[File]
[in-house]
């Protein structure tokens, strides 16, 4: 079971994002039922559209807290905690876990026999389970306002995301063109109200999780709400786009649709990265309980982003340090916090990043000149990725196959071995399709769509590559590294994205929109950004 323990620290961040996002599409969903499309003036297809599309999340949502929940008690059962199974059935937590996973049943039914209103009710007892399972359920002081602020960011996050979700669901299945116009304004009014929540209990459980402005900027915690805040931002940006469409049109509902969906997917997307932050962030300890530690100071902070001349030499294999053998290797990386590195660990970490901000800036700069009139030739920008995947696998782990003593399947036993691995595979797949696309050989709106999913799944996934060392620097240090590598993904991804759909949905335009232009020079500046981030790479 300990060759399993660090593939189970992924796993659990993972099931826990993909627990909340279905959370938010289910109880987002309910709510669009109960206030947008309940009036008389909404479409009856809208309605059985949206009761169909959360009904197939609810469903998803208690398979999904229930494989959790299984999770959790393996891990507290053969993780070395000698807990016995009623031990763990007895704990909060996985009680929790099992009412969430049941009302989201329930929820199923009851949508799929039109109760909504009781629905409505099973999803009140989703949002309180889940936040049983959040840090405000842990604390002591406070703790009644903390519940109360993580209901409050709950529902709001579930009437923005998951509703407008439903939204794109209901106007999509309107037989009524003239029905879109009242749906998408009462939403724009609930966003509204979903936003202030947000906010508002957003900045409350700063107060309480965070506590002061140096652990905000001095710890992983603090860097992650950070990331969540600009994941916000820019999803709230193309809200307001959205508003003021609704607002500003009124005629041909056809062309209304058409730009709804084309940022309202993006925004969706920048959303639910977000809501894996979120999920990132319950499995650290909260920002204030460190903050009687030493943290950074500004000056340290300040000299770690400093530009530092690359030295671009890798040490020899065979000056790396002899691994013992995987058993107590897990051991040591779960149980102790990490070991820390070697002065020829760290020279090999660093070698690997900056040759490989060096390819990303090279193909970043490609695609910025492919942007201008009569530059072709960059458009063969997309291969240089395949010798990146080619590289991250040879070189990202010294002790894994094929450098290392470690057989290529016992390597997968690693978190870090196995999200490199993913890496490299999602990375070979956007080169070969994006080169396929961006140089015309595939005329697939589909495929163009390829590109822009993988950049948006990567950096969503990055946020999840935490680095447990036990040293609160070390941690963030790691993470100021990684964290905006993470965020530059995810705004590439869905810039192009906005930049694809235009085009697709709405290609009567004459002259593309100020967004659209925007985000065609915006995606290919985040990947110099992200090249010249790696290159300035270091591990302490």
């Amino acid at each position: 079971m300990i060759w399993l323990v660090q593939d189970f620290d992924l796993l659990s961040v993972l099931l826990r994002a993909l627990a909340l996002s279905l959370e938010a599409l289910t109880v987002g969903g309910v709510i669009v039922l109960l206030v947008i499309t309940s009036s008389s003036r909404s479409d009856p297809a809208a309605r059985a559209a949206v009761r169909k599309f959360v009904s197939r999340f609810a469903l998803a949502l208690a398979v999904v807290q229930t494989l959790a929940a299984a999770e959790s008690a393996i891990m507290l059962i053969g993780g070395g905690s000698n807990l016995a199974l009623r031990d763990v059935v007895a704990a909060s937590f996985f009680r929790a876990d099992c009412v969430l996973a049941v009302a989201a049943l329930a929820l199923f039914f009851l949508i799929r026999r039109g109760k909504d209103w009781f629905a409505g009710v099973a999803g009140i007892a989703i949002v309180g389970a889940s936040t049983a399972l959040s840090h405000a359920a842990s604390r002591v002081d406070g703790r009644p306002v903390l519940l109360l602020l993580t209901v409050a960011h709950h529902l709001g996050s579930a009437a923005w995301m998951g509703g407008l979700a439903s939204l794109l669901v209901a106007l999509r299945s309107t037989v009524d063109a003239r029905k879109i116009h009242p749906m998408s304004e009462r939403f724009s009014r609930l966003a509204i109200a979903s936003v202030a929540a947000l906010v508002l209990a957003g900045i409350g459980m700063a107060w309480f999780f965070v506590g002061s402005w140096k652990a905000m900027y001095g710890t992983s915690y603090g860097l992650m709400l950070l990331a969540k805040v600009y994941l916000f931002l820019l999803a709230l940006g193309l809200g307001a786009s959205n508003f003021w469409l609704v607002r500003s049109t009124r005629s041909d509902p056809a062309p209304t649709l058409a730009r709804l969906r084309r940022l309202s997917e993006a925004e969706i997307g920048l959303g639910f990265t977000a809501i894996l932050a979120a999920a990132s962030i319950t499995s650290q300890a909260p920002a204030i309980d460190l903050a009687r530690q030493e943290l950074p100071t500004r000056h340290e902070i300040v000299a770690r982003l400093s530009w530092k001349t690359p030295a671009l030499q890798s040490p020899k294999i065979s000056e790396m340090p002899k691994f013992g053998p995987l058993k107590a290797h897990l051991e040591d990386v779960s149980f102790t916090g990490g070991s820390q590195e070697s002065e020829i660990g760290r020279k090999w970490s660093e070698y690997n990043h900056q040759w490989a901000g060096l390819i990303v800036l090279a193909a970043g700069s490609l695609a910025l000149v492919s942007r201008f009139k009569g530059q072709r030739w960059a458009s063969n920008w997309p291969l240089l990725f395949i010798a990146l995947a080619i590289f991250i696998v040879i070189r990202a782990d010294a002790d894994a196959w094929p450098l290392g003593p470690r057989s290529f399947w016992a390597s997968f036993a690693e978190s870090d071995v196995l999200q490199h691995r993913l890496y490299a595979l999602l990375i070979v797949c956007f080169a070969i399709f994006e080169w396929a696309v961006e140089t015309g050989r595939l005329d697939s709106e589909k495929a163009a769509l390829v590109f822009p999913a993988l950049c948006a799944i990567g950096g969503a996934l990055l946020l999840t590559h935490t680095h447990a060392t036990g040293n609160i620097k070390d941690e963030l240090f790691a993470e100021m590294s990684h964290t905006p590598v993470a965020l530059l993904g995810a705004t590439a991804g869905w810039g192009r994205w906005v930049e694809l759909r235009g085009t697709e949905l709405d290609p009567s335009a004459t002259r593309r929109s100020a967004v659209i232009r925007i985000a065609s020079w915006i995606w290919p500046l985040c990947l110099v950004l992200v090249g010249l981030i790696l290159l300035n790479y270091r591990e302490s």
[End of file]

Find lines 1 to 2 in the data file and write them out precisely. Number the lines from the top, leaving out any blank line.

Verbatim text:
[in-house]
């Protein structure tokens, strides 16, 4: 079971994002039922559209807290905690876990026999389970306002995301063109109200999780709400786009649709990265309980982003340090916090990043000149990725196959071995399709769509590559590294994205929109950004 323990620290961040996002599409969903499309003036297809599309999340949502929940008690059962199974059935937590996973049943039914209103009710007892399972359920002081602020960011996050979700669901299945116009304004009014929540209990459980402005900027915690805040931002940006469409049109509902969906997917997307932050962030300890530690100071902070001349030499294999053998290797990386590195660990970490901000800036700069009139030739920008995947696998782990003593399947036993691995595979797949696309050989709106999913799944996934060392620097240090590598993904991804759909949905335009232009020079500046981030790479 300990060759399993660090593939189970992924796993659990993972099931826990993909627990909340279905959370938010289910109880987002309910709510669009109960206030947008309940009036008389909404479409009856809208309605059985949206009761169909959360009904197939609810469903998803208690398979999904229930494989959790299984999770959790393996891990507290053969993780070395000698807990016995009623031990763990007895704990909060996985009680929790099992009412969430049941009302989201329930929820199923009851949508799929039109109760909504009781629905409505099973999803009140989703949002309180889940936040049983959040840090405000842990604390002591406070703790009644903390519940109360993580209901409050709950529902709001579930009437923005998951509703407008439903939204794109209901106007999509309107037989009524003239029905879109009242749906998408009462939403724009609930966003509204979903936003202030947000906010508002957003900045409350700063107060309480965070506590002061140096652990905000001095710890992983603090860097992650950070990331969540600009994941916000820019999803709230193309809200307001959205508003003021609704607002500003009124005629041909056809062309209304058409730009709804084309940022309202993006925004969706920048959303639910977000809501894996979120999920990132319950499995650290909260920002204030460190903050009687030493943290950074500004000056340290300040000299770690400093530009530092690359030295671009890798040490020899065979000056790396002899691994013992995987058993107590897990051991040591779960149980102790990490070991820390070697002065020829760290020279090999660093070698690997900056040759490989060096390819990303090279193909970043490609695609910025492919942007201008009569530059072709960059458009063969997309291969240089395949010798990146080619590289991250040879070189990202010294002790894994094929450098290392470690057989290529016992390597997968690693978190870090196995999200490199993913890496490299999602990375070979956007080169070969994006080169396929961006140089015309595939005329697939589909495929163009390829590109822009993988950049948006990567950096969503990055946020999840935490680095447990036990040293609160070390941690963030790691993470100021990684964290905006993470965020530059995810705004590439869905810039192009906005930049694809235009085009697709709405290609009567004459002259593309100020967004659209925007985000065609915006995606290919985040990947110099992200090249010249790696290159300035270091591990302490």